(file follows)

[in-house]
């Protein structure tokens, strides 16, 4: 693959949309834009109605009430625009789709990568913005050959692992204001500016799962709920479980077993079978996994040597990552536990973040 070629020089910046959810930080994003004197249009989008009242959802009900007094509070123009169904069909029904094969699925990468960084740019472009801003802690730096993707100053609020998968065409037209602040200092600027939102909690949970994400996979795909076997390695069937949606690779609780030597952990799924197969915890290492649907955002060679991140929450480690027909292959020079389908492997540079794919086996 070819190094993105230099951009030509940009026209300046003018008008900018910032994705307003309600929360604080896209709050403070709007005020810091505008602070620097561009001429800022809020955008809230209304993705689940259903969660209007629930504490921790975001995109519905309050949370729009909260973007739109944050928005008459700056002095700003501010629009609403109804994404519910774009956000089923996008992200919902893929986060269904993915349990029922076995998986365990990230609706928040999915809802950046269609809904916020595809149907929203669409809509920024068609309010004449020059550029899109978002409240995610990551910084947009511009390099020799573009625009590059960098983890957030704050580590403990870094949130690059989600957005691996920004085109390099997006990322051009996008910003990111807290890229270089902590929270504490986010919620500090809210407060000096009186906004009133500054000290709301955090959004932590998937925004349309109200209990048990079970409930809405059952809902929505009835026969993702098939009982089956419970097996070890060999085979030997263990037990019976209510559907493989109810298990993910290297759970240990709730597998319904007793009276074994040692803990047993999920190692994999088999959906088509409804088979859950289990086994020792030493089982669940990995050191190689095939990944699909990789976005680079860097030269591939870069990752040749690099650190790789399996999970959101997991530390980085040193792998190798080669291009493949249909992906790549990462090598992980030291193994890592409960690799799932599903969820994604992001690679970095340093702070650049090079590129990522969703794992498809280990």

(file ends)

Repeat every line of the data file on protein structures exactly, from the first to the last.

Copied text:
[in-house]
């Protein structure tokens, strides 16, 4: 693959949309834009109605009430625009789709990568913005050959692992204001500016799962709920479980077993079978996994040597990552536990973040 070629020089910046959810930080994003004197249009989008009242959802009900007094509070123009169904069909029904094969699925990468960084740019472009801003802690730096993707100053609020998968065409037209602040200092600027939102909690949970994400996979795909076997390695069937949606690779609780030597952990799924197969915890290492649907955002060679991140929450480690027909292959020079389908492997540079794919086996 070819190094993105230099951009030509940009026209300046003018008008900018910032994705307003309600929360604080896209709050403070709007005020810091505008602070620097561009001429800022809020955008809230209304993705689940259903969660209007629930504490921790975001995109519905309050949370729009909260973007739109944050928005008459700056002095700003501010629009609403109804994404519910774009956000089923996008992200919902893929986060269904993915349990029922076995998986365990990230609706928040999915809802950046269609809904916020595809149907929203669409809509920024068609309010004449020059550029899109978002409240995610990551910084947009511009390099020799573009625009590059960098983890957030704050580590403990870094949130690059989600957005691996920004085109390099997006990322051009996008910003990111807290890229270089902590929270504490986010919620500090809210407060000096009186906004009133500054000290709301955090959004932590998937925004349309109200209990048990079970409930809405059952809902929505009835026969993702098939009982089956419970097996070890060999085979030997263990037990019976209510559907493989109810298990993910290297759970240990709730597998319904007793009276074994040692803990047993999920190692994999088999959906088509409804088979859950289990086994020792030493089982669940990995050191190689095939990944699909990789976005680079860097030269591939870069990752040749690099650190790789399996999970959101997991530390980085040193792998190798080669291009493949249909992906790549990462090598992980030291193994890592409960690799799932599903969820994604992001690679970095340093702070650049090079590129990522969703794992498809280990």